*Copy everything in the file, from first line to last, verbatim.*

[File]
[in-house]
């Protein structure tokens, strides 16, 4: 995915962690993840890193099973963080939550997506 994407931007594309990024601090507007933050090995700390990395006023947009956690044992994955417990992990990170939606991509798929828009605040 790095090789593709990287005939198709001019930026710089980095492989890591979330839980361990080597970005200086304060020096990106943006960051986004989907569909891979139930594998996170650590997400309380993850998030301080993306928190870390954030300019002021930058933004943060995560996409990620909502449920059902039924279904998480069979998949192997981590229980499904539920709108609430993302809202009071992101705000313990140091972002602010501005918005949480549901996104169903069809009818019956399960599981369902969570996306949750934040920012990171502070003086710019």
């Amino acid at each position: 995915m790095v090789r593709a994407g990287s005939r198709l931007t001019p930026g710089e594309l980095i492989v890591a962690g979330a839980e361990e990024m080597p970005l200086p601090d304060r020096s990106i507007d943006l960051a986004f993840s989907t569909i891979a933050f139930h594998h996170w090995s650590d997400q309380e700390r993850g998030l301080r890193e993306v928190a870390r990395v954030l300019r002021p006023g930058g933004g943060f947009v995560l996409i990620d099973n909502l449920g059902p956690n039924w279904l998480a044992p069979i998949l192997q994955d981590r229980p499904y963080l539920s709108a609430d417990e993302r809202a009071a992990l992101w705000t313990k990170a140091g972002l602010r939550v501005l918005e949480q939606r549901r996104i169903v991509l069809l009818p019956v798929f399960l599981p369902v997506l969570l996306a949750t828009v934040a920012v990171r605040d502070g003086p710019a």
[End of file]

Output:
[in-house]
């Protein structure tokens, strides 16, 4: 995915962690993840890193099973963080939550997506 994407931007594309990024601090507007933050090995700390990395006023947009956690044992994955417990992990990170939606991509798929828009605040 790095090789593709990287005939198709001019930026710089980095492989890591979330839980361990080597970005200086304060020096990106943006960051986004989907569909891979139930594998996170650590997400309380993850998030301080993306928190870390954030300019002021930058933004943060995560996409990620909502449920059902039924279904998480069979998949192997981590229980499904539920709108609430993302809202009071992101705000313990140091972002602010501005918005949480549901996104169903069809009818019956399960599981369902969570996306949750934040920012990171502070003086710019």
């Amino acid at each position: 995915m790095v090789r593709a994407g990287s005939r198709l931007t001019p930026g710089e594309l980095i492989v890591a962690g979330a839980e361990e990024m080597p970005l200086p601090d304060r020096s990106i507007d943006l960051a986004f993840s989907t569909i891979a933050f139930h594998h996170w090995s650590d997400q309380e700390r993850g998030l301080r890193e993306v928190a870390r990395v954030l300019r002021p006023g930058g933004g943060f947009v995560l996409i990620d099973n909502l449920g059902p956690n039924w279904l998480a044992p069979i998949l192997q994955d981590r229980p499904y963080l539920s709108a609430d417990e993302r809202a009071a992990l992101w705000t313990k990170a140091g972002l602010r939550v501005l918005e949480q939606r549901r996104i169903v991509l069809l009818p019956v798929f399960l599981p369902v997506l969570l996306a949750t828009v934040a920012v990171r605040d502070g003086p710019a």